"Hello Foster, nice to meet you, I'm Ed. You can take my picture, but is it okay if I sit for a while and rest?" his mouth moved like a nutcracker, masked by a 25 year-old beard. Stiffly, but with the look of familiarity in his movements, he set down the chain saw and walked towards the half-filled tractor bucket. For the next thirty minutes, we talked cows, Maine's beauty, and beards.

Ed fighting the good fight after 59 years, two wives, hundreds of cows, multiple chainsaws and a handful of safety pins in Maine.

"I let it grow wild, like me" he said as if informing a waitress at a diner about how he likes his eggs cooked. 25 years ago, Ed stopped shaving his beard. "I was hoping by now it would be down to here," he motioned to the bottom of his sternum with a chop of his hand, "but it just stopped growing a while ago." Impressed by his commitment, I pointed out that his was far more impressive than mine.

Ed's chief means of transportation, other than his slew of mid-century tractors, is this late sixties VW Bug.

After hundreds of cows and nearly six decades of making milk, Ed sold his last cow a year ago.

When his second wife wanted to move closer to her children in Virginia, he stayed with his cows and happily signed the divorce papers. Ed has conviction. Favoring the harsh idealistic life over the compromised, he wears old clothes and works with his hands.

As I walked towards the car after shaking Ed's hand one last time, he yelled, "You should move to Alaska, even though they have that woman senator that killed that moose. It sounds like a good place."

Inspired by his wild beard and commitment to the land he loves, I responded, "Maybe I will, Ed, but I don't think you can make milk there," with a smile.

Here are some more links,
"I let it grow wild, like me" (Picasa),
Side of the Road (ART).

Thursday, April 15, 2010

Changing Seasons: My Last Spring

"I hate that sadness in your eyes,
But Angie, Angie,
Ain't it time we said goodbye?"

My headphones echoed as I sat on a wooden bench bequeathed by some wealthy couple in hopes of getting their underachieving offspring accepted to college. Focusing the lens on the edge of the tongue, I took a second look through the viewfinder and tossed my dirty white buck in the air.

The shutter of my camera thwaapped like an automatic Nerf gun as the buck hung for an instant, suspended a few feet above the recently exposed grass and then awkwardly flopped back down. What started as a means to pass time seven seasons ago, grew and evolved into a defining part of my life. At first, I waited to tell my friends and family of my new crush, deliberating until the spark caught and I knew it wasn't another one of my many short lived and often unrealistic excitements.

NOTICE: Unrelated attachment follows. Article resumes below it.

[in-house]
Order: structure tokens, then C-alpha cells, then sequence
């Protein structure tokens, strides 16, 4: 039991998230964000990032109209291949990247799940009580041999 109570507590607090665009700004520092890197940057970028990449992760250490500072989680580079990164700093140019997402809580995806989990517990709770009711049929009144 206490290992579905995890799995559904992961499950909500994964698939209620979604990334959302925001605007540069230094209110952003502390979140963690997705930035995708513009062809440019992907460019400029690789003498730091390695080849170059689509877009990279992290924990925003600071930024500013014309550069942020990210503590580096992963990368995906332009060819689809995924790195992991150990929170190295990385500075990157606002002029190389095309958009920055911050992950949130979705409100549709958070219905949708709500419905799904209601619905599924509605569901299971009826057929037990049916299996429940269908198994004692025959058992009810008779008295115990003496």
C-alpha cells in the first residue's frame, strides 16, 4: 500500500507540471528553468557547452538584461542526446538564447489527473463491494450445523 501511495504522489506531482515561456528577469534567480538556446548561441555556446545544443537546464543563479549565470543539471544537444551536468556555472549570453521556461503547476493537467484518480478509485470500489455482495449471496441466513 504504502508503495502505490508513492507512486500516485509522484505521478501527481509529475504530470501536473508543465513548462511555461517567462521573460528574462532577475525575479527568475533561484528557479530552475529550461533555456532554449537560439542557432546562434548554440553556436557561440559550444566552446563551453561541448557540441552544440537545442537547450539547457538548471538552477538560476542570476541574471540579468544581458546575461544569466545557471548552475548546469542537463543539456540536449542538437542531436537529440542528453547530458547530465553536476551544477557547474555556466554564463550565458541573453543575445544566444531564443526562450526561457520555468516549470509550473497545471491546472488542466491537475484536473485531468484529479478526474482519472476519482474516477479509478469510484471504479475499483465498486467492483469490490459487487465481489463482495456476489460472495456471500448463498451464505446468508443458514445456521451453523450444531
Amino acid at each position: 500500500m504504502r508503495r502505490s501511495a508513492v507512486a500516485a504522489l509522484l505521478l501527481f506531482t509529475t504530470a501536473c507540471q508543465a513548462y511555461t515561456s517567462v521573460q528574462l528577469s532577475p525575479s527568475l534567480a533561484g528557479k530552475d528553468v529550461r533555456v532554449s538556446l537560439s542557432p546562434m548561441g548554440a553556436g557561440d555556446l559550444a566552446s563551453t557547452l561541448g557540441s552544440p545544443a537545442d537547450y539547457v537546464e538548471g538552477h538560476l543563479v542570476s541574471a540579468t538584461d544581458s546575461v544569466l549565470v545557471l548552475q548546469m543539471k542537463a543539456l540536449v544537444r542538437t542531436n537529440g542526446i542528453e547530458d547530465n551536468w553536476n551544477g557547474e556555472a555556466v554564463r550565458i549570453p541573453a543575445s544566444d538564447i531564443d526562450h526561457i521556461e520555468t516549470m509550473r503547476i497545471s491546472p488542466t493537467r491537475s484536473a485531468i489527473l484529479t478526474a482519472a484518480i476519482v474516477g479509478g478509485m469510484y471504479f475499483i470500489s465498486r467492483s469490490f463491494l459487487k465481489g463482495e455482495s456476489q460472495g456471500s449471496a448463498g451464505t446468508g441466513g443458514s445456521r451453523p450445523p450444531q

Something was different. Maybe I was mature enough to stay committed for more than a few weeks, or maybe I had found something that fit my intense and stubborn personality. Telling myself it was both, I dove in like an eight year old into Karate classes, hoping that one day I too could chop bricks in half and wear a black belt.

As the seasons marched on, I muscled through the slow and enjoyed the best, leaving my aspirations of business school and board meetings behind like a beleaguering ex-girlfriend. Motivated by a new passion that fueled my curiosity and confident in the success of my new experiences, I started acting on more impulses and seized opportunities with the disregard of a love-struck teenager.

Before I knew it, a few coincidental activities became routine and I was captivated by something that I never knew existed a year before. I enjoyed the security of finding strength in something created by passion and creativity, yet available to only a few.

As the situational end of my relationship with Maine and the free time necessary to work on photography and write for my blog marched forward two posts a week at a time, I slowly started to realize how fortunate I am to have had them. Like with any tasty beverage, I didn't realize how good it was until the last sip.

I waited and rationalized like the inevitable end to a serious relationship. "Tomorrow the sky will be brighter and the grass greener," I told myself a few dozen times after the last hope of winter died early in March. Finally, on Tuesday, I packed a lone British Walker White buck in size 13 into my pack along with my Canon 5d Mark II and biked to school. Sitting by myself on the wooden bench, turned on Angie by the Rolling Stones and pulled out my camera.

"Come on baby dry your eyes
But Angie, Angie,
Ain't it good to be alive?"

Here are some more links,
Changing Seasons (Picasa),
Changing Seasons (ART).